The “sheet of paper” from process engineers normally contains a piping and instrumentation (P&I) diagram. Each chemical or process engineer knows these models, they are popular and standardized (in the ISO 10628 series). P&I diagrams contain a representation of the process that is intuitively understandable for humans by modelling product flow through pipes and all stages where the product is being manipulated (by valves, pumps, motors, reactors, heating elements, …).

Here’s a simple example:

Image 6: P&I diagram of a tank (left) and a control valve (right). Symbols are standardized in ISO 10628–2:2012.

For automation engineers, these P&I diagrams are a good basis. They can be expanded and kneaded in order for them to contain information about process automation as well. This is achieved by adding measurement and control fuctions, often called Process Control Engineering (PCE) requests.
These PCE requests are additions to the P&I diagram which facilitate the diagram being used interdisciplinarily at the interface of process engineering and automation engineering.

Much like P&I diagrams, PCE requests are standardized as well, always building upon standardized P&I diagrams.
Depending on which body of standards you observe, this could be in series ISO 3511, which is to be transferred to ISO 14617 and ISO 15519 or ANSI/ISA-5.1–2009, besides the standardization of the digital representation of measurement and control functions is standardized in IEC 62424.

Here’s the simple example created above, not with added measurement and control functions:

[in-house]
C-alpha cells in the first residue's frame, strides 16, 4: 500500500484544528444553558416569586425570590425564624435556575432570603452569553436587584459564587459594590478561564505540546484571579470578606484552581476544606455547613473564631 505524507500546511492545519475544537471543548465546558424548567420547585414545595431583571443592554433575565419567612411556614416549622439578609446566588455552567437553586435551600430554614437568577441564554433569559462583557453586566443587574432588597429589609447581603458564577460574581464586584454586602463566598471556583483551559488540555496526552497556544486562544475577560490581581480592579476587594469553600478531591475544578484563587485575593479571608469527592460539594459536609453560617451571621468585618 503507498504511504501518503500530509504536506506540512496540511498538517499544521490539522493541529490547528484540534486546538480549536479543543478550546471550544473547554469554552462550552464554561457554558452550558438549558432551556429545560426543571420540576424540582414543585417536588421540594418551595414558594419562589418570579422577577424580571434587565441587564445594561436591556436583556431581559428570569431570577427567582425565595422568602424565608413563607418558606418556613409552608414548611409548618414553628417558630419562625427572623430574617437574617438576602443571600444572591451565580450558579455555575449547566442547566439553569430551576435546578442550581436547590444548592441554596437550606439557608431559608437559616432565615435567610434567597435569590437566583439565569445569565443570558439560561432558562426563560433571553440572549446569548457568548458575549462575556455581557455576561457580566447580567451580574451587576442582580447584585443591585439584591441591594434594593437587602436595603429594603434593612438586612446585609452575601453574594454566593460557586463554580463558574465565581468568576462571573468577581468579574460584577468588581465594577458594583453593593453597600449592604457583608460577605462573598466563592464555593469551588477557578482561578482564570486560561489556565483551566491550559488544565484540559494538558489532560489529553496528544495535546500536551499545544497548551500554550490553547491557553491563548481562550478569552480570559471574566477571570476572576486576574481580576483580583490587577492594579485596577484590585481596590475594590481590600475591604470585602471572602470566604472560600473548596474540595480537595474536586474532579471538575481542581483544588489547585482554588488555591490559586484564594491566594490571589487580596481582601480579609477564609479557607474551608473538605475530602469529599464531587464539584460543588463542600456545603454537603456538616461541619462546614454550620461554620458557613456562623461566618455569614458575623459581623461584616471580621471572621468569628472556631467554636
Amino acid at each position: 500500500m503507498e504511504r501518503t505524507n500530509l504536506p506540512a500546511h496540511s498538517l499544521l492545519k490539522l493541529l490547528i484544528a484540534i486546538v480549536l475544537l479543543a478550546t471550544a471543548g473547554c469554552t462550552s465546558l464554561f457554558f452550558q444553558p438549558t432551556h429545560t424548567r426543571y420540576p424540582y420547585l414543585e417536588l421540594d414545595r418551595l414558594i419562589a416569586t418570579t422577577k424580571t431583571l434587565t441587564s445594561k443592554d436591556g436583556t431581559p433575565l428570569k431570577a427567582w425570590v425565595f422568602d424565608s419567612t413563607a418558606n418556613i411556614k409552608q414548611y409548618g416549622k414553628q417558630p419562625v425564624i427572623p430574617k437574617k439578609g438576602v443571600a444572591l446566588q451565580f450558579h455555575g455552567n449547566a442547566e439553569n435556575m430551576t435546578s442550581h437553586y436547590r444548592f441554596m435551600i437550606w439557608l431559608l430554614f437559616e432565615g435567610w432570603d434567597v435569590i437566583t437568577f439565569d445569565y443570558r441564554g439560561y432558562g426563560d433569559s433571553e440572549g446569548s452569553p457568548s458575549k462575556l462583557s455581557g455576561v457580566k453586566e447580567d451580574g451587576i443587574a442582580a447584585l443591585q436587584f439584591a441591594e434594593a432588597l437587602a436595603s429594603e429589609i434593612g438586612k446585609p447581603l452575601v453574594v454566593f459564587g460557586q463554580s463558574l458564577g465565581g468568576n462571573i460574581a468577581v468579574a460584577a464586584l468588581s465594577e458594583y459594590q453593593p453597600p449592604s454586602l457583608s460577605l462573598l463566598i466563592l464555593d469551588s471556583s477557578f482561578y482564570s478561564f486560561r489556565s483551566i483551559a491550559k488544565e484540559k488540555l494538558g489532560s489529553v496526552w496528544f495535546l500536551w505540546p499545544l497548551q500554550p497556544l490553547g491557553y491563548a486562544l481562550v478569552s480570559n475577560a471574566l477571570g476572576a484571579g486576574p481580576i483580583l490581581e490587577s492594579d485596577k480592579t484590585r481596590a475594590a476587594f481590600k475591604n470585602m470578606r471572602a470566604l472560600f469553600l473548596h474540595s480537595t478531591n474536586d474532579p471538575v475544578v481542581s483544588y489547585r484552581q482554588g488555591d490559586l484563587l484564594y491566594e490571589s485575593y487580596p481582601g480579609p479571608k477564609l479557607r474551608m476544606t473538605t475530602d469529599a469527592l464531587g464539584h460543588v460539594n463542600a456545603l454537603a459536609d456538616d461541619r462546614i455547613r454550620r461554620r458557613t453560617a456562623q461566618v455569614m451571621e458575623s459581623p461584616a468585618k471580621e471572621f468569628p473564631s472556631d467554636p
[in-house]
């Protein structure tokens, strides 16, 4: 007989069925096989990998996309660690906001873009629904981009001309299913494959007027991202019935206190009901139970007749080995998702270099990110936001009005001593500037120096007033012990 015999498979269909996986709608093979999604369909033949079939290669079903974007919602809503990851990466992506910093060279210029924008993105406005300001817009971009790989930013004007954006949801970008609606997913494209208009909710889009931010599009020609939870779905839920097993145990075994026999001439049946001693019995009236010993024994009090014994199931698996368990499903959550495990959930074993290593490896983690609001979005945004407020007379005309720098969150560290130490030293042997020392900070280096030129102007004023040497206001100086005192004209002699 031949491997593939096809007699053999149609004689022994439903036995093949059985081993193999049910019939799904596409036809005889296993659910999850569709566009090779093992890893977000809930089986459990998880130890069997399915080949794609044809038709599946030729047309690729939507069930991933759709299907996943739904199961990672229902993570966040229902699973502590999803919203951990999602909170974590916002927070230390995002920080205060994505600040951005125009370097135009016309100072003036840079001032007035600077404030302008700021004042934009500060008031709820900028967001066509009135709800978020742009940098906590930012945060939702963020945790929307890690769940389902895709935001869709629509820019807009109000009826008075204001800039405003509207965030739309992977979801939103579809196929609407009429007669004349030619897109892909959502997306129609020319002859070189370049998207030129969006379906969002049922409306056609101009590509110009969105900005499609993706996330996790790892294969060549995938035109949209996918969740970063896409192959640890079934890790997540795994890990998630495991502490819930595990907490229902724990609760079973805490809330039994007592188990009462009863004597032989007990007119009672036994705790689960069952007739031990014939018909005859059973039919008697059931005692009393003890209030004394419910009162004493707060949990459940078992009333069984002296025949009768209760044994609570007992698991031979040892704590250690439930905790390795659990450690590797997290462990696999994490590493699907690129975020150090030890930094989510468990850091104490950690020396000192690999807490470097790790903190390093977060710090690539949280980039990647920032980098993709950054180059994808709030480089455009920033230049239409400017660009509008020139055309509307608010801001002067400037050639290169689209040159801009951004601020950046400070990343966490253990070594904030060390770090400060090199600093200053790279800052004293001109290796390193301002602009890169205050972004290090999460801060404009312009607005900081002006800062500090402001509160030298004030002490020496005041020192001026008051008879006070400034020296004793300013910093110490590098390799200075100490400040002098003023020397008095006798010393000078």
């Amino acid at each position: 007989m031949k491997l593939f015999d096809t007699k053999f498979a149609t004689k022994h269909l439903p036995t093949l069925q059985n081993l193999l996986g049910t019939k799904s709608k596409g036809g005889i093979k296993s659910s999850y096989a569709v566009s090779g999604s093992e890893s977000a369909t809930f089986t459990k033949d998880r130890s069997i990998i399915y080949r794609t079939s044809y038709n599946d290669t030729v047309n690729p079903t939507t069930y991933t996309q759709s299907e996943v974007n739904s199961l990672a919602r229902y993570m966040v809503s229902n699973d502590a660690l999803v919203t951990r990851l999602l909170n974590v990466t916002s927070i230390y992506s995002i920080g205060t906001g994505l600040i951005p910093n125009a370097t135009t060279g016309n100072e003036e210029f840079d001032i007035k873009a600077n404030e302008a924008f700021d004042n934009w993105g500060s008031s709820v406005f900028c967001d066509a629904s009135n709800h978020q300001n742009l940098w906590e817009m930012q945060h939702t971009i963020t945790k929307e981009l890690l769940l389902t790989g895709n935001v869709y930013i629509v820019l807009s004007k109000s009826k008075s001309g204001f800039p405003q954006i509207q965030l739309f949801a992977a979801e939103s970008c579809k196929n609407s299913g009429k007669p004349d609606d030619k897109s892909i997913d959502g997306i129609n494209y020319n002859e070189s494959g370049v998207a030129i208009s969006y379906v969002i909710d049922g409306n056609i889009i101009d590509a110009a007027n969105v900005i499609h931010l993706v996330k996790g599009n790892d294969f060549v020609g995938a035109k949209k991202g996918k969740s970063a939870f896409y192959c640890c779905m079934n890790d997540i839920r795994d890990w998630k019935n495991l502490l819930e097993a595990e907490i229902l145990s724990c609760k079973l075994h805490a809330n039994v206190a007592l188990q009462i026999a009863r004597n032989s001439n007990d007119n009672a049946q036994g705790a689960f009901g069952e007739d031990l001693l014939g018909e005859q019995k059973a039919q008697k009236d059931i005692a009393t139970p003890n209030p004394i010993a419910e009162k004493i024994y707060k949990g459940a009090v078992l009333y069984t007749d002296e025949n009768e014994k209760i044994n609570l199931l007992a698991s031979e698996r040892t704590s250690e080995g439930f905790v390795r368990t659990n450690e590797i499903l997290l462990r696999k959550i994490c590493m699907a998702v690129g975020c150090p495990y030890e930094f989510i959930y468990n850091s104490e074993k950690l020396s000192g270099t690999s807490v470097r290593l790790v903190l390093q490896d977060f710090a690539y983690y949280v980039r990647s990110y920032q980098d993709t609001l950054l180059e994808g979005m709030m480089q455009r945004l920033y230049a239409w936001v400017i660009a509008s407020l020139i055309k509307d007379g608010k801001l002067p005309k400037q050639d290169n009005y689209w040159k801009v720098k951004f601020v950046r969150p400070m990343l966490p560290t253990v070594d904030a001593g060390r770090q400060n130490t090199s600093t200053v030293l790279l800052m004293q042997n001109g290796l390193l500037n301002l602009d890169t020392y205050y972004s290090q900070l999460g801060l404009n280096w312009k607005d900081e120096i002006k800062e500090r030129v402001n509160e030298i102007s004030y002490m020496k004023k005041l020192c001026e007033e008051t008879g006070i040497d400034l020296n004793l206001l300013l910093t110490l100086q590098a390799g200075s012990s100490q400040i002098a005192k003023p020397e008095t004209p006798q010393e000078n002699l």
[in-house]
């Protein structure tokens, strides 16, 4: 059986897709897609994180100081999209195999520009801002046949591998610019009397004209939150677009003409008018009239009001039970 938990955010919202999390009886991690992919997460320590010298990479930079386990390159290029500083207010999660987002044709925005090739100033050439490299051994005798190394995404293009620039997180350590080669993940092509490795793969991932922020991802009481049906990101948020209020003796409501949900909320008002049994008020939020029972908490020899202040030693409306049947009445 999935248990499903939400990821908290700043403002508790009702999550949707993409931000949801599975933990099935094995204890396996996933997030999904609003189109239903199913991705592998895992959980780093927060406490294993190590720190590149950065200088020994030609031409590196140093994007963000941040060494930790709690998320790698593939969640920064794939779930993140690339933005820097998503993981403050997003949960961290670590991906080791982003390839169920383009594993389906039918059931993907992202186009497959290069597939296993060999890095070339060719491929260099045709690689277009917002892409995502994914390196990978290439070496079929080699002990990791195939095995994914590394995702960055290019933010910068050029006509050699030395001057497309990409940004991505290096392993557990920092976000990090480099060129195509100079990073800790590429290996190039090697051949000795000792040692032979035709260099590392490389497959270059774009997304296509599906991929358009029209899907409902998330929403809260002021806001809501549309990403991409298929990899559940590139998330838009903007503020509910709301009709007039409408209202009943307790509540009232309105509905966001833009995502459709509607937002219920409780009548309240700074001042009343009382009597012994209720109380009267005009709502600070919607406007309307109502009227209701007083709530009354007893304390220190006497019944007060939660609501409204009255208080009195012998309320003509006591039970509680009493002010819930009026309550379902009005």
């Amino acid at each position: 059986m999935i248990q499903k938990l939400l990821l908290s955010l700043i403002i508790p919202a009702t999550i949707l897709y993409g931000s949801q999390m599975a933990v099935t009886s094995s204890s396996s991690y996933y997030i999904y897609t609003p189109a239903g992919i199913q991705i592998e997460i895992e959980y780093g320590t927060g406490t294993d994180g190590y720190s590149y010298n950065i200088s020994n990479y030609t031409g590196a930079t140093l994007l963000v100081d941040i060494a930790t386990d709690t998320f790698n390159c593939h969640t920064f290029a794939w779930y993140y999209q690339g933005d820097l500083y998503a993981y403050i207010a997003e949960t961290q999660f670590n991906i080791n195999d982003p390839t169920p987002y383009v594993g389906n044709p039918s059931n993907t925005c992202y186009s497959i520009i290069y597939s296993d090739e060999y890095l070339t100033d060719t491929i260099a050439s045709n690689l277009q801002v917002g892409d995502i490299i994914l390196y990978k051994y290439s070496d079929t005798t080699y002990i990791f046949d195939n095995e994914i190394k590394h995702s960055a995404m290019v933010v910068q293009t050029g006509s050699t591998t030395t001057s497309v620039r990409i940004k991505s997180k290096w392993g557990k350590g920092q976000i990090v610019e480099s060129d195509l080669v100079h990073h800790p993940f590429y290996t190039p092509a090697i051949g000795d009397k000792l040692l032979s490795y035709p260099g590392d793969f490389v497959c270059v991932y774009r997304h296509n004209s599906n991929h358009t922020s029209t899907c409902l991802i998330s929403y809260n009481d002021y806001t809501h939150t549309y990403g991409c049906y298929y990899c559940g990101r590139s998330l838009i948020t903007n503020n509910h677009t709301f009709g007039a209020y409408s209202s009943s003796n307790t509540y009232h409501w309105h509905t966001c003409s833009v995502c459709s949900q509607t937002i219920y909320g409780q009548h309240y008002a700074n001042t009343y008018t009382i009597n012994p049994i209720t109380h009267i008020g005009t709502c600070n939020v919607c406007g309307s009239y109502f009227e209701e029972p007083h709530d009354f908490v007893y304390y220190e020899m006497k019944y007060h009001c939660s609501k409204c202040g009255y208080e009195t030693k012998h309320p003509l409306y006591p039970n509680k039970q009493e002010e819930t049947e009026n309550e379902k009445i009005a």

Image 7: The same P&I diagram with added measurement and control functions (PCE requests): Level indicating sensor (“LI”), actuator for the control valve (“YS”), and automatic control function (“UIC”). Depiction and letter codes are standardized in standard series ISO 3511 (soon-to-be ISO 14617 and ISO 15519), ANSI/ISA-5.1–2009, and IEC 62424.

Of course the problems for which P&I diagrams channel thinking are different from security engineering problems. Probably a system model for security engineering does not resemble a P&I diagram much.

So the question needs to be asked differently:

No matter how we ask the question: Let’s find out what that model looks like.

Let’s build a model that channels our thinking when solving security engineering problems; a model that helps us to express our thoughts on a certain security problem for others; a model that we can take and expand, and knead until we have a security solution — which again can be explained to others.

Let’s build a system model for security engineering, step by step.

Because it is always harder to begin creating something on a yawningly empty white page, I’ll take the first step for you in one of the oncoming texts.